Located at the tail of the caudate nucleus, the amygdala lies deep in the MTL proximal to the hippocampus [1]. Despite its spatial location in the MTL, it was not regarded in the previous section, as its function and connections are relatively distinct from the declarative memory circuitry associated with the hippocampus [20]. Despite this functional distinctiveness, there is still a large degree of communication between the hippocampus and the amygdala, so the two structures should not be considered entirely dissociated from one another. Generally, the amygdala is considered an important neural contributor to emotional learning, especially when aversive stimuli or events are involved [28].

Namely, it mediates the formation of strong associative memories between a particular stimulus and an undesirable outcome (fear conditioning), allowing for the conditioned stimulus to produce a strong fear response in subsequent presentations, even if the aversive outcome is itself not present [1][4]. This fear response is thought to be the result of communication of the amygdala with various brain regions, including the hypothalamus, cortical regions and midbrain nuclei. A particularly important target in the midbrain is the periaqueductal grey (PAG), which mediates fight, flight and freezing behaviors, all of which can be characteristics of a fear response [29].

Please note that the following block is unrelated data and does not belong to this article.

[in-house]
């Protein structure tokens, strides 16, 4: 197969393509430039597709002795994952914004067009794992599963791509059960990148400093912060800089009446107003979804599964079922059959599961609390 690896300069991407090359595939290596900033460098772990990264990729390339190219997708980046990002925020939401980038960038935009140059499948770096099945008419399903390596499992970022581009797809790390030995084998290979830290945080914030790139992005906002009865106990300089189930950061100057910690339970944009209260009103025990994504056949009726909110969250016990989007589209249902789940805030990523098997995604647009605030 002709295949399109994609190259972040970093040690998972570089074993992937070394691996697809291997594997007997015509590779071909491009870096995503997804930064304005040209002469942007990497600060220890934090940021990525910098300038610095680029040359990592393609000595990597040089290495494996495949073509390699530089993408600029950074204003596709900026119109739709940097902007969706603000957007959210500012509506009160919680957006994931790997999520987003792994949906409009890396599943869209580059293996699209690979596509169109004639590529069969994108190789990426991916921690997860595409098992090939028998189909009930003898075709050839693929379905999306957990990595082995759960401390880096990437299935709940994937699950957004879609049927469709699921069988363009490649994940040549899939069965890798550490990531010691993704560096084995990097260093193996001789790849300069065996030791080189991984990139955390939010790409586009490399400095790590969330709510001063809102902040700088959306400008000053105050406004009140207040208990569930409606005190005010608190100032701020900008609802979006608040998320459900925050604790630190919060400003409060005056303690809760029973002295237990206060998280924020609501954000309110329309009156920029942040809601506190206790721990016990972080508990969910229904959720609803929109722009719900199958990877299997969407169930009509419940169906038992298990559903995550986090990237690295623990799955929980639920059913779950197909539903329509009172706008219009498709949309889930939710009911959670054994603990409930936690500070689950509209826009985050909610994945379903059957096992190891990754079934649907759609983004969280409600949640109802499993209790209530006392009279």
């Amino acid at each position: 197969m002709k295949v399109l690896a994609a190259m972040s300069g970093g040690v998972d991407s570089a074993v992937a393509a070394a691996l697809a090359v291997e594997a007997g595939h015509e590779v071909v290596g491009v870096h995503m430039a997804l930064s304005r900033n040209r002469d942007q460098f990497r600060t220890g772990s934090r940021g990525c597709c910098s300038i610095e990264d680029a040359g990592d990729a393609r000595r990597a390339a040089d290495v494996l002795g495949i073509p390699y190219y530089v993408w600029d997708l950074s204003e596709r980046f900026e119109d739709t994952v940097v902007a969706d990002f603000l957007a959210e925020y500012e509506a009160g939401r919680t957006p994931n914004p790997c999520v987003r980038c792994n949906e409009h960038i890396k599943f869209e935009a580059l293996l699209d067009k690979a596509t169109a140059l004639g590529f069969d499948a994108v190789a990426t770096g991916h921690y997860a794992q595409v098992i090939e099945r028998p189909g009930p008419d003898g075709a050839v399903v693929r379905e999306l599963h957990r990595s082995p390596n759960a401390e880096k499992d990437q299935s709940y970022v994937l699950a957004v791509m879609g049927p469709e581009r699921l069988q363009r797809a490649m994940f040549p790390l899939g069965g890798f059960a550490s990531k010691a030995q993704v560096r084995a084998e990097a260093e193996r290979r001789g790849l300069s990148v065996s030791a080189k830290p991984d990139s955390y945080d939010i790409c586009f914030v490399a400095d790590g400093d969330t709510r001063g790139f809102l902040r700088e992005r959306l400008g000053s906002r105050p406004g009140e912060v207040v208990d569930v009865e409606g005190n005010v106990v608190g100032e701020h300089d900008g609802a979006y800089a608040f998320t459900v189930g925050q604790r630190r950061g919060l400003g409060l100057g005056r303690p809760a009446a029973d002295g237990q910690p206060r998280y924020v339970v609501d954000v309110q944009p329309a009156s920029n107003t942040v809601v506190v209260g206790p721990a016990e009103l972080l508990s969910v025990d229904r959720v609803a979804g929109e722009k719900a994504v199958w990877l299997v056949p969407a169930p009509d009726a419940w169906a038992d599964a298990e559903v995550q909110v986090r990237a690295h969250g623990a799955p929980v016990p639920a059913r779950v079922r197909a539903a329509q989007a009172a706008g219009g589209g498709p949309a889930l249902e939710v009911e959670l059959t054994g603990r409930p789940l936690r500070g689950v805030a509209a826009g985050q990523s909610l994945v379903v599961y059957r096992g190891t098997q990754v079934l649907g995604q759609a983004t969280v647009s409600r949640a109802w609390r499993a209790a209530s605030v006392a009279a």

The capacity for the amygdala to mediate emotional learning makes sense, given its structural location between the nucleus accumbans, an important ‘emotional’ nucleus in the Papez Circuit, and the hippocampus, and important region for the formation of declarative and spatial memories [29]. Furthermore, this regional positioning of the amygdala, as well as its connectivity to other brain regions, serves its capacity to provide input into both striatal and hippocampal structures to their activity [30]. This input has caused the amygdala to be implicated in both RMC and the formation of spatial and declarative memories in the MTL [2]. In terms of RMC, connections between the basolateral amygdala, midbrain nuclei and the nucleus accumbans have been shown to be vital in the formation of appropriate action-outcome associations [28]. These connections become increasingly important when the action is being coupled with more aversive outcomes. Interestingly, fMRI studies in which subjects are faced with an ambiguous decision have shown increased blood-oxygen-level dependent (BOLD) responses, i.e., greater activity, in the amygdala, orbitofrontal cortex and insular cortex [31]. This finding is intuitive given that human beings generally do not like-and exhibit aversive behaviors towards-situations where a decision must be made with ambiguous contextual information [2]. This finding is also important as it implicates the amygdala as an important neural substrate involved in choice behaviors during uncertain situations [28].